The Jovian Planets. Why do we expect planets like this in the outer reaches of the solar system?(lc) The Jovian Planets Beyond Mars and the Asteroid belt are the Jovian or Gas Giant Planets that are totally different than the terrestrial planets: They are composed almost entirely of gas They do not have

More information

The Big Bang Theory (page 854)

The Big Bang Theory (page 854) Name Class Date Space Homework Packet Homework #1 Hubble s Law (pages 852 853) 1. How can astronomers use the Doppler effect? 2. The shift in the light of a galaxy toward the red wavelengths is called

More information

Directed Reading B. Section: The Outer Planets

Directed Reading B. Section: The Outer Planets Skills Worksheet Directed Reading B Section: The Outer Planets 1. What is one way that gas giants differ from the terrestrial planets? a. They are much smaller. b. They are rocky and icy. c. They are made

More information

Uranus and Neptune. Uranus and Neptune Properties. Discovery of Uranus

Uranus and Neptune. Uranus and Neptune Properties. Discovery of Uranus Uranus and Neptune Uranus and Neptune are much smaller than Jupiter and Saturn, but still giants compared to Earth Both are worlds we know relatively little about Voyager 2 is the only spacecraft to visit

More information

Chapter 23: Touring Our Solar System

Chapter 23: Touring Our Solar System Chapter 23: Touring Our Solar System The Sun The is the center of our solar system. The Sun makes up of all the mass of our solar system. The Sun s force holds the planets in their orbits around the Sun.

More information

SOLAR SYSTEM NOTES. Surface of the Sun appears granulated: 10/2/2015 ENERGY TRANSFERS RADIATION FROM THE SUN

SOLAR SYSTEM NOTES. Surface of the Sun appears granulated: 10/2/2015 ENERGY TRANSFERS RADIATION FROM THE SUN SOLAR SYSTEM NOTES 10.7.15 ENERGY TRANSFERS Radiation - a process in which energy travels through vacuum (without a medium) Conduction a process in which energy travels through a medium Convection - The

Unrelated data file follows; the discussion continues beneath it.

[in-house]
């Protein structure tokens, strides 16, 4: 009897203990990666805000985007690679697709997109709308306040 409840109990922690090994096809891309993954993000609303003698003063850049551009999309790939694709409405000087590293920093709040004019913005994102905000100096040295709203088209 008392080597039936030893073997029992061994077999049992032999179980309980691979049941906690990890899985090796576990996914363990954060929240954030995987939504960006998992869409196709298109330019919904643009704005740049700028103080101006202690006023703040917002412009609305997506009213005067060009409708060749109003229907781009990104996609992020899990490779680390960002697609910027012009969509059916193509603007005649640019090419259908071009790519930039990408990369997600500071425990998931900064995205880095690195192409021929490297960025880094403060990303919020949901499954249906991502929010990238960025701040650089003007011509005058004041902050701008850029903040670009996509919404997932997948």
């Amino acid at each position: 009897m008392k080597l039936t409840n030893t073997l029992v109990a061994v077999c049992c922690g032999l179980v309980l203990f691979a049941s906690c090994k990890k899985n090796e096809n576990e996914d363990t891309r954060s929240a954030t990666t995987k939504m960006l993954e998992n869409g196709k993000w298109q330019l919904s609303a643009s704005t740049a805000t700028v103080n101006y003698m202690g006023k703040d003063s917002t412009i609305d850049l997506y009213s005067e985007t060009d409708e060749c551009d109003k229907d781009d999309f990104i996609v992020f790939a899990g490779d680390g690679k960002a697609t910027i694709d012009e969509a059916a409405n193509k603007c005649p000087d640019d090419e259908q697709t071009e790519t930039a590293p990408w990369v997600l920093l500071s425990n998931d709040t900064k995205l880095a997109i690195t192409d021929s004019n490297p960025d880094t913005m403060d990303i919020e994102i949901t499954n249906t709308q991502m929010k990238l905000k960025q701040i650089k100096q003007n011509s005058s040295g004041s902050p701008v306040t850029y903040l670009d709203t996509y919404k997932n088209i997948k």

More information

Inner and Outer Planets

Inner and Outer Planets Inner and Outer Planets SPI 0607.6.2 Explain how the relative distance of objects from the earth affects how they appear. Inner Planets Terrestrial planets are those that are closest to the Sun. Terrestrial

More information

see disks around new stars in Orion nebula where planets are probably being formed 3

see disks around new stars in Orion nebula where planets are probably being formed 3 Planet Formation contracting cloud forms stars swirling disk of material around forming star (H, He, C, O, heavier elements, molecules, dust ) form planets New born star heats up material, blows away solar

More information

12a. Jupiter. Jupiter Data (Table 12-1) Jupiter Data: Numbers

12a. Jupiter. Jupiter Data (Table 12-1) Jupiter Data: Numbers 12a. Jupiter Jupiter & Saturn data Jupiter & Saturn seen from the Earth Jupiter & Saturn rotation & structure Jupiter & Saturn clouds Jupiter & Saturn atmospheric motions Jupiter & Saturn rocky cores Jupiter

More information

Jupiter. Jupiter is the third-brightest object in the night sky (after the Moon and Venus). Exploration by Spacecrafts

Jupiter. Jupiter is the third-brightest object in the night sky (after the Moon and Venus). Exploration by Spacecrafts Jupiter Orbit, Rotation Physical Properties Atmosphere, surface Interior Magnetosphere Moons (Voyager 1) Jupiter is the third-brightest object in the night sky (after the Moon and Venus). Exploration by

More information

UNIT 3: Chapter 8: The Solar System (pages )

UNIT 3: Chapter 8: The Solar System (pages ) CORNELL NOTES Directions: You must create a minimum of 5 questions in this column per page (average). Use these to study your notes and prepare for tests and quizzes. Notes will be turned in to your teacher

More information

Solar System revised.notebook October 12, 2016 Solar Nebula Theory

Solar System revised.notebook October 12, 2016 Solar Nebula Theory Solar System revised.notebook The Solar System Solar Nebula Theory Solar Nebula was a rotating disk of dust and gas w/ a dense center dense center eventually becomes the sun start to condense b/c of gravity

More information

Chapter 3 The Solar System

Chapter 3 The Solar System Name: Date: Period: Chapter 3 The Solar System Section 1 Observing the Solar System (pp. 72-77) Key Concepts What are the geocentric and heliocentric systems? How did Copernicus, Galileo, and Kepler contribute

More information

Investigating Astronomy Timothy F. Slater, Roger A. Freeman Chapter 7 Observing the Dynamic Giant Planets

Investigating Astronomy Timothy F. Slater, Roger A. Freeman Chapter 7 Observing the Dynamic Giant Planets Investigating Astronomy Timothy F. Slater, Roger A. Freeman Chapter 7 Observing the Dynamic Giant Planets Observing Jupiter and Saturn The disk of Jupiter at opposition appears about two times larger than

More information

Astronomy Unit Notes Name: